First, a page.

It's time to fight for a New York that working families can afford. That's why I'm running for Congress. This race is about people versus money.
We've got people, they've got money. It's time we acknowledged that not all Democrats are the same.
That a Democrat who takes money, profits off foreclosure, doesn't live here, doesn't send his kids to our schools, doesn't drink our water, doesn't breathe our air cannot possibly represent us. What the Bronx and Queens needs is Medicare for All, tuition-free public college, a federal jobs guarantee, and criminal-justice reform.
We can do it now.
It doesn't take a hundred years to do this. It takes political courage.
How Alexandria Ocasio-Cortez went from bartender one day to one of the youngest members of Congress ever elected in all of American history the next is a story of our times in politics. It is the place where politics and activism must merge. It is the catalyst to a series like the Queens of the Resistance. Sis, it's time to put down the latte and get your swirl on in politics no matter what your age. Women like AOC are pulling back the curtain on patriarchy and introducing a new swag in government. She's been a guest judge on RuPaul's Drag Race, for chrissakes! That's hitting intersectionality, culture, and politics all in one night of fabulousness. And she rented the dress, honey. AOC is not one of these rich politicians rapping about the poor but has never seen a broke day in her life. She has student debt and rent-making issues like the rest of the millennials.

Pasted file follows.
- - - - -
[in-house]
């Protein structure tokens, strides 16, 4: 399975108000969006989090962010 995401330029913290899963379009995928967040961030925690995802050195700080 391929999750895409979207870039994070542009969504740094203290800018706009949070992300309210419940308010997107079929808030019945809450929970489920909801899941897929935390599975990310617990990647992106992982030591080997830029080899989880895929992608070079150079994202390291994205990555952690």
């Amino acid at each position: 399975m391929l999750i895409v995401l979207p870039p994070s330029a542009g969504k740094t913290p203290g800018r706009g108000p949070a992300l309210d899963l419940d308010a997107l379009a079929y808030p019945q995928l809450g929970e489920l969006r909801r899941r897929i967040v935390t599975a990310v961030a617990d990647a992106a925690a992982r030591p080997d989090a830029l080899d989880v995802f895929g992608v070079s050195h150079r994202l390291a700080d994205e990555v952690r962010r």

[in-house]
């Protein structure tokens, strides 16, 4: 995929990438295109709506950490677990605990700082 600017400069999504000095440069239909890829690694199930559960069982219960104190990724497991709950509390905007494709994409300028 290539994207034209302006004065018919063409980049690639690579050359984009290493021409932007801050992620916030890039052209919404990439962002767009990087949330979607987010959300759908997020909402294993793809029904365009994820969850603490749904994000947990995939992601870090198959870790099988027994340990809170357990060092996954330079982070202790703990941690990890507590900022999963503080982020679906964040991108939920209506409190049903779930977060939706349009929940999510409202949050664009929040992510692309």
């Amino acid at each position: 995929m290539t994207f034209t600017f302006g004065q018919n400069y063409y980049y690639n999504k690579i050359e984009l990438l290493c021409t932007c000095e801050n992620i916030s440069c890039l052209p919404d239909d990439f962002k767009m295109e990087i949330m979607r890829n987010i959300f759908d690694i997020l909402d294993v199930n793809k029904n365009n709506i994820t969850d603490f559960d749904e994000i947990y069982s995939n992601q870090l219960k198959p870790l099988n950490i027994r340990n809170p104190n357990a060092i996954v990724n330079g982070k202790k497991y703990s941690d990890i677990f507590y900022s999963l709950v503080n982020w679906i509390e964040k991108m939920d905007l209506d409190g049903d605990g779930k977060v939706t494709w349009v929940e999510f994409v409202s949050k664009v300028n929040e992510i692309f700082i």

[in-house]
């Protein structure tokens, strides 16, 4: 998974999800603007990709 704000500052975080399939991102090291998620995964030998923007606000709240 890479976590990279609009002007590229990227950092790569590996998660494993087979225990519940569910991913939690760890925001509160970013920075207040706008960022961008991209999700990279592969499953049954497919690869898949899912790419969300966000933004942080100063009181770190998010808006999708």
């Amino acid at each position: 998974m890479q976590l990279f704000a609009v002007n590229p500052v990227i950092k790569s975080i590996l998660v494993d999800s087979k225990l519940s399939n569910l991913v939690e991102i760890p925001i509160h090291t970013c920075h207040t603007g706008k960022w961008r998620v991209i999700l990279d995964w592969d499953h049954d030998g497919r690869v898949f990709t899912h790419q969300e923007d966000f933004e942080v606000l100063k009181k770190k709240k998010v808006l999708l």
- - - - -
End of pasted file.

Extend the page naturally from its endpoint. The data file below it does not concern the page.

Politics is planning, it's strategy, it's science, it's aching feet and nonstop eighteen-hour days, but when there are mice biting at the edges of democracy, new leadership must show its face. When the country has a unified fever for change, someone like AOC appears on the scene and we pay attention-it may look like magic where we wonder, mouth agape, how in the heck did she go from the Flats Fix restaurant to The View? But that's the flava of a good American story, and there's a lot more to it than "pretty bartender enters ringside." It took hard work, a fierce team, and tons and tons of resistance.